The book first appeared more than 80 years ago, and its author died 40 years ago.
And yet “Black Elk Speaks” and its author, John G. Neihardt, remain contemporary.
The University of Nebraska Press, which republished the book in 1961, now has produced a new edition of what arguably is “the signature publication of the press’ long history,” said Derek Krissoff, editor-in-chief. First published in 1932, the book presented the recollections and visions of Oglala Lakota healer Nicholas Black Elk, as detailed by Neihardt.
Neihardt was a poet and newspaper editor who spent some of his boyhood in Kansas City and from 1949 through 1965 served as a lecturer at the University of Missouri in Columbia. Neihardt encountered Black Elk in 1930 on the Pine Ridge Reservation in South Dakota and returned the next year to interview him formally.
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Neihardt was taken by Black Elk’s personal recollections of crucial moments in the Plains Indians story of the late 19th century, such as the Battle of Little Bighorn, the rise of the Ghost Dance movement and the subsequent massacre at Wounded Knee in 1890.
But just as riveting were the transcendent visions of Lakota culture and destiny that Black Elk first experienced when he was a boy, and which he chose to share with Neihardt some 55 years later.
“When Neihardt stumbled upon Black Elk, he knew immediately he had a great story,” said Timothy Anderson, a University of Nebraska-Lincoln journalism faculty member who has just completed a biography of the author.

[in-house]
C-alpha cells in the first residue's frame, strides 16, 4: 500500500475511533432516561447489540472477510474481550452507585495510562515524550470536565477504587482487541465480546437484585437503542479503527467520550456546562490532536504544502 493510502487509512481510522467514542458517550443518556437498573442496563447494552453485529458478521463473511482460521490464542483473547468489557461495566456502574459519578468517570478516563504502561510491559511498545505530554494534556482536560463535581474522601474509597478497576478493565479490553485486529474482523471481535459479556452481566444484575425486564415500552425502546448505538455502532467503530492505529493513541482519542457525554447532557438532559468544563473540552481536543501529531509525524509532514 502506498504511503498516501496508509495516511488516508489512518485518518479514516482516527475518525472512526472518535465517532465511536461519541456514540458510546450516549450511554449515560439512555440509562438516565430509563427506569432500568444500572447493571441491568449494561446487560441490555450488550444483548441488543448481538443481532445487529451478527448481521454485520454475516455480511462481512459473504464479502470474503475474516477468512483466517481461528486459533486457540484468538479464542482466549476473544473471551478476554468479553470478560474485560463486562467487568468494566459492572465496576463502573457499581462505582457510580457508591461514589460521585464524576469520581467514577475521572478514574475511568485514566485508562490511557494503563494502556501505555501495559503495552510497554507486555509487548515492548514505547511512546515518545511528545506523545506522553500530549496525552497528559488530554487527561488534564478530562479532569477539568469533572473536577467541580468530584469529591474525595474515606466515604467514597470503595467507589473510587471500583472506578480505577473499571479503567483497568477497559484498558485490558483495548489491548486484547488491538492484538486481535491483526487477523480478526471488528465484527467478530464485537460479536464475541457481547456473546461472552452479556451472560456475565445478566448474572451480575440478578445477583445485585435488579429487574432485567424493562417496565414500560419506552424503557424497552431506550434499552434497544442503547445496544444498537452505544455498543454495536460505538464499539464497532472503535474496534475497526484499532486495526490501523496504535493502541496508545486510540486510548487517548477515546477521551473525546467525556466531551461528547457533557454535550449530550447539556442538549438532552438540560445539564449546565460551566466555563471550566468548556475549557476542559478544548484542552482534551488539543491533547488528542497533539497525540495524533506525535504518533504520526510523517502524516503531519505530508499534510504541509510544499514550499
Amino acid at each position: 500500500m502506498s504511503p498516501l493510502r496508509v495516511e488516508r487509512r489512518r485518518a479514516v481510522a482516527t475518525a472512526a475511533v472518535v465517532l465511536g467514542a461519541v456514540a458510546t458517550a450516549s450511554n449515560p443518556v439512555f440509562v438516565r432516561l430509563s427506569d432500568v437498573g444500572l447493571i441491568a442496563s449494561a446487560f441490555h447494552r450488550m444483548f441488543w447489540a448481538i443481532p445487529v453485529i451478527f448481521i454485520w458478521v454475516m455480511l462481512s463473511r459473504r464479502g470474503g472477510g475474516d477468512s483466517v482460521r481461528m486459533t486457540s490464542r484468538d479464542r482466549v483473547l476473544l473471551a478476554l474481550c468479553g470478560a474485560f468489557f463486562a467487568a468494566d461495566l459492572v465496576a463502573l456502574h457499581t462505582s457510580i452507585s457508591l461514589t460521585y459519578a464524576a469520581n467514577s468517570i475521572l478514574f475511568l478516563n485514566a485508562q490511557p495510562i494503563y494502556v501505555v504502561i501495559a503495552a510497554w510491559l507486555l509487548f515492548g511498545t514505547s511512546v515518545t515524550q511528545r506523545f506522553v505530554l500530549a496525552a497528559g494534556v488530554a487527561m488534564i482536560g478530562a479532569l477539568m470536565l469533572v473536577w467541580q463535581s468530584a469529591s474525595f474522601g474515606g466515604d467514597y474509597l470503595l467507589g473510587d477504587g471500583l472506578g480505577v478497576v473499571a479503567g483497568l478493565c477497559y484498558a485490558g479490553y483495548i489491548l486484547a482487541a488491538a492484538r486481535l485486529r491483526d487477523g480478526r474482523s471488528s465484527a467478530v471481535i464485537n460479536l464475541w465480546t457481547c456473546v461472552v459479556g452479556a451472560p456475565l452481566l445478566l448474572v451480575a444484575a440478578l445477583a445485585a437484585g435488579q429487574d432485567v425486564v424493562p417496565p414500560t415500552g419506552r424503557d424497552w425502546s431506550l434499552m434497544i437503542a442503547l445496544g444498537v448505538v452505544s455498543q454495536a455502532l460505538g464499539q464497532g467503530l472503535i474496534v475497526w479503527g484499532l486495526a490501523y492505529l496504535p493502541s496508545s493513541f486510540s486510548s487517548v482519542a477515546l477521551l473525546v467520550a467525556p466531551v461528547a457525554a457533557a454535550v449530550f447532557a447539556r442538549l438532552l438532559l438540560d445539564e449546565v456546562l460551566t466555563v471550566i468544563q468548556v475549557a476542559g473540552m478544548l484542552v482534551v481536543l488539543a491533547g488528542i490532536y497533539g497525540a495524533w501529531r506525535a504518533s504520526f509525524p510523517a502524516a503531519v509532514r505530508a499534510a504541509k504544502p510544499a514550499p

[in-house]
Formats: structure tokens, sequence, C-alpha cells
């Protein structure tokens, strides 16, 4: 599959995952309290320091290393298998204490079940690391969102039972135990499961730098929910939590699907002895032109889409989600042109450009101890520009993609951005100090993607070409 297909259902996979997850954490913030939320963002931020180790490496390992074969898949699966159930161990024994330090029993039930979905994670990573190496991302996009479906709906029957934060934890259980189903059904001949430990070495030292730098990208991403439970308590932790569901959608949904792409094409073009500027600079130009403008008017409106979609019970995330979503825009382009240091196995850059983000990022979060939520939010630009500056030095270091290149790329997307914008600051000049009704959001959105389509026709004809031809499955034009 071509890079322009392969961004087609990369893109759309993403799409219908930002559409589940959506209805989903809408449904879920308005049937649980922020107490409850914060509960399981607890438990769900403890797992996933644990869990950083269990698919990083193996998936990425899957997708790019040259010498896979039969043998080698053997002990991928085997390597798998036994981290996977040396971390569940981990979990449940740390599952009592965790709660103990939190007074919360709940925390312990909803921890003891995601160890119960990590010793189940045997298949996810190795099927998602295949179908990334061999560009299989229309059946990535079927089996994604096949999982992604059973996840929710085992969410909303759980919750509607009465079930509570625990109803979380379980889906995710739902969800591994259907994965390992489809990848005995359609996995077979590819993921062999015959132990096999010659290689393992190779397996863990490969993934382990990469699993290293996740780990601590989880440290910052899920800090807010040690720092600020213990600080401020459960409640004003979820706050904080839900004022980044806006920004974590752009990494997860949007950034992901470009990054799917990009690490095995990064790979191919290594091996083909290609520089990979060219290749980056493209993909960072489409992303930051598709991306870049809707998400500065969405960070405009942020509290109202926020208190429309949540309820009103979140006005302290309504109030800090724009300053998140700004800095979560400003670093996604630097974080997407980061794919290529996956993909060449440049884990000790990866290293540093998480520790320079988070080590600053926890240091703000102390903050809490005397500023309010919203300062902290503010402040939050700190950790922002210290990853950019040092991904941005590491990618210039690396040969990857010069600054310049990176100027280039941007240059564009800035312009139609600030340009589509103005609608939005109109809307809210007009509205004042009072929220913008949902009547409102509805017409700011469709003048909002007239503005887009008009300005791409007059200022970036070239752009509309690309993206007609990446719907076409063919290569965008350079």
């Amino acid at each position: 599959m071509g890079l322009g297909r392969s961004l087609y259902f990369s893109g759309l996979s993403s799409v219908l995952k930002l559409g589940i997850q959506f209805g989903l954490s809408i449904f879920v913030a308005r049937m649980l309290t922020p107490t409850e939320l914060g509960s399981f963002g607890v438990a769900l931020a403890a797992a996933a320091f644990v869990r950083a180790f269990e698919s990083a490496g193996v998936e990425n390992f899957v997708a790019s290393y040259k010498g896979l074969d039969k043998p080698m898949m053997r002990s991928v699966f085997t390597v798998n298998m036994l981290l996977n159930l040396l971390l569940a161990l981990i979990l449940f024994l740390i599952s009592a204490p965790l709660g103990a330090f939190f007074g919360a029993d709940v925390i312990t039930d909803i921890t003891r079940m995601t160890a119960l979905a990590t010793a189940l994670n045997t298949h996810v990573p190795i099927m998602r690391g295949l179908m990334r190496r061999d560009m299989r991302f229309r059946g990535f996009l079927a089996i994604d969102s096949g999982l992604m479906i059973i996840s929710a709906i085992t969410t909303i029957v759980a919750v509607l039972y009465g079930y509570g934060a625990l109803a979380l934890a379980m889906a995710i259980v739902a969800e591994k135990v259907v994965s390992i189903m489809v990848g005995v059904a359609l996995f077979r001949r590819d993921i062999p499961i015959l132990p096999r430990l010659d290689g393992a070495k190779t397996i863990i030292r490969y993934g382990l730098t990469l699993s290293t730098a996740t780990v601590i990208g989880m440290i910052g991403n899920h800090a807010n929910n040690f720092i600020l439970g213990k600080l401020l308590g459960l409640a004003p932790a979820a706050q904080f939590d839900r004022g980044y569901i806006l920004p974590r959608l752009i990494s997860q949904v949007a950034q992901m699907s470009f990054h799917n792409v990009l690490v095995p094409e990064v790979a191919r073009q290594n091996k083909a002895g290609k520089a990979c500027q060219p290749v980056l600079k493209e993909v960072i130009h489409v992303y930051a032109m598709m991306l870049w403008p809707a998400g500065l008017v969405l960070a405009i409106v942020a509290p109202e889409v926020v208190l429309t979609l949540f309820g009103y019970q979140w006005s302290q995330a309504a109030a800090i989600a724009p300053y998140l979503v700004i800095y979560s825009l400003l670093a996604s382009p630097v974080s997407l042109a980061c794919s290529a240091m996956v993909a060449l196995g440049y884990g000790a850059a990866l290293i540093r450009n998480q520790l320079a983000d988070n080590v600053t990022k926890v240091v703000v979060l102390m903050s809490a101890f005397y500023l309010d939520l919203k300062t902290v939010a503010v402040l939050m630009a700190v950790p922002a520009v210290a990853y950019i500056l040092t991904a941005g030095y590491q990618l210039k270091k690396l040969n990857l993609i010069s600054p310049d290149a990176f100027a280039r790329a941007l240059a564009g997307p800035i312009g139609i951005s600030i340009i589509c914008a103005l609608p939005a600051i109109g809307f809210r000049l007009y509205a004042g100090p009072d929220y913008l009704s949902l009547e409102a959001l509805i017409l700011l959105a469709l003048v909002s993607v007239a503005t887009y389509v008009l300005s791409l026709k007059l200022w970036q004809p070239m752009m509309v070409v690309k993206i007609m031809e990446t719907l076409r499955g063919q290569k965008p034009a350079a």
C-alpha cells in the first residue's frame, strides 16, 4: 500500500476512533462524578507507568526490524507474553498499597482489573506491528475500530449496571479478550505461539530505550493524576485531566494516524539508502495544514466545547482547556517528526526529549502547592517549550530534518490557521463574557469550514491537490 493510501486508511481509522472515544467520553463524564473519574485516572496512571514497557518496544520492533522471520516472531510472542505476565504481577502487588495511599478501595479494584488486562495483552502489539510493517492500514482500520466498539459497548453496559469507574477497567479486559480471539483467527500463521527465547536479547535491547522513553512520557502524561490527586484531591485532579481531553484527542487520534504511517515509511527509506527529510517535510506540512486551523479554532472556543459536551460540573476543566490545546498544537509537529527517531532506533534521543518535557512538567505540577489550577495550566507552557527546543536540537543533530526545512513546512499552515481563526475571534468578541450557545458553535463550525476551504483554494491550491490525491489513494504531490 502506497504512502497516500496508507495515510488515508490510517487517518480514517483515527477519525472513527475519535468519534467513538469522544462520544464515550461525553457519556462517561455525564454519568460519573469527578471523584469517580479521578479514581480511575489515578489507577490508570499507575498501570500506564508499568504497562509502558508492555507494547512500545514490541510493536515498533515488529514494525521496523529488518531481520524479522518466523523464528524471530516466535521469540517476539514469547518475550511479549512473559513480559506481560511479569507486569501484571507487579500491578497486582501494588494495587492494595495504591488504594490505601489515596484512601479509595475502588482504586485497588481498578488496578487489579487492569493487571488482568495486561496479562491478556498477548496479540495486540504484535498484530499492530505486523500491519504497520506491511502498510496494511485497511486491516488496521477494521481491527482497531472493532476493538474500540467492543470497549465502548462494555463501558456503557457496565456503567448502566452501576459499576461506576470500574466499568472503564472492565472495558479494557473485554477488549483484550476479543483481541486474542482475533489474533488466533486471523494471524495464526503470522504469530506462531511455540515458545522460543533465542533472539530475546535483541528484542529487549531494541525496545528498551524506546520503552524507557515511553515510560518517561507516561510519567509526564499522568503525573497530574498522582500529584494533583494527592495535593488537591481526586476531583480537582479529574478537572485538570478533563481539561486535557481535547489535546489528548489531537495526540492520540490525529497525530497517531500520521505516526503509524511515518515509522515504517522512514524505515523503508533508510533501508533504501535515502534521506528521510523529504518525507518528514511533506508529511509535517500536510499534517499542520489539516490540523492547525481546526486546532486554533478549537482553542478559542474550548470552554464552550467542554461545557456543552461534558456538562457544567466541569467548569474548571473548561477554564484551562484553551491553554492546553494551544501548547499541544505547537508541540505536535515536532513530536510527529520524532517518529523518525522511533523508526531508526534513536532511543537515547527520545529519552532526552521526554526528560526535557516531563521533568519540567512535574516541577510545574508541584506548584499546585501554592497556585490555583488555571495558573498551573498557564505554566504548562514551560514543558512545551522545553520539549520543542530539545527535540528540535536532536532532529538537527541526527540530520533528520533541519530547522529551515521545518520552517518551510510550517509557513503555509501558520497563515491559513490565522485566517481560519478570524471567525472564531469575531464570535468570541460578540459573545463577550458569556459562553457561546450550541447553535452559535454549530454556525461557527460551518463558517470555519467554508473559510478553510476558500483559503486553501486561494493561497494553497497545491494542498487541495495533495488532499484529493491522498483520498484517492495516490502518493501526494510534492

“But Black Elk also changed the way Neihardt thought about the Native American plight.”
Controversy still surrounds the book. Neihardt interviewed Black Elk through an interpreter, Black Elk’s son, and Neihardt relied on the notes taken by one of his own daughters, a stenographer.
Some readers, Anderson said, still feel wary about that transaction.
“It was a two-family, two-generation operation,” Anderson said. “And yet Neihardt truly believed that he and Black Elk had found a conduit between the two of them.”
For information about the latest edition of “Black Elk Speaks,” go to NebraskaPress.UNL.edu.
To learn more about Neihardt Day, scheduled for Aug. 3 at the John G. Neihardt State Historic Site in Bancroft, Neb., go to NeihardtCenter.org.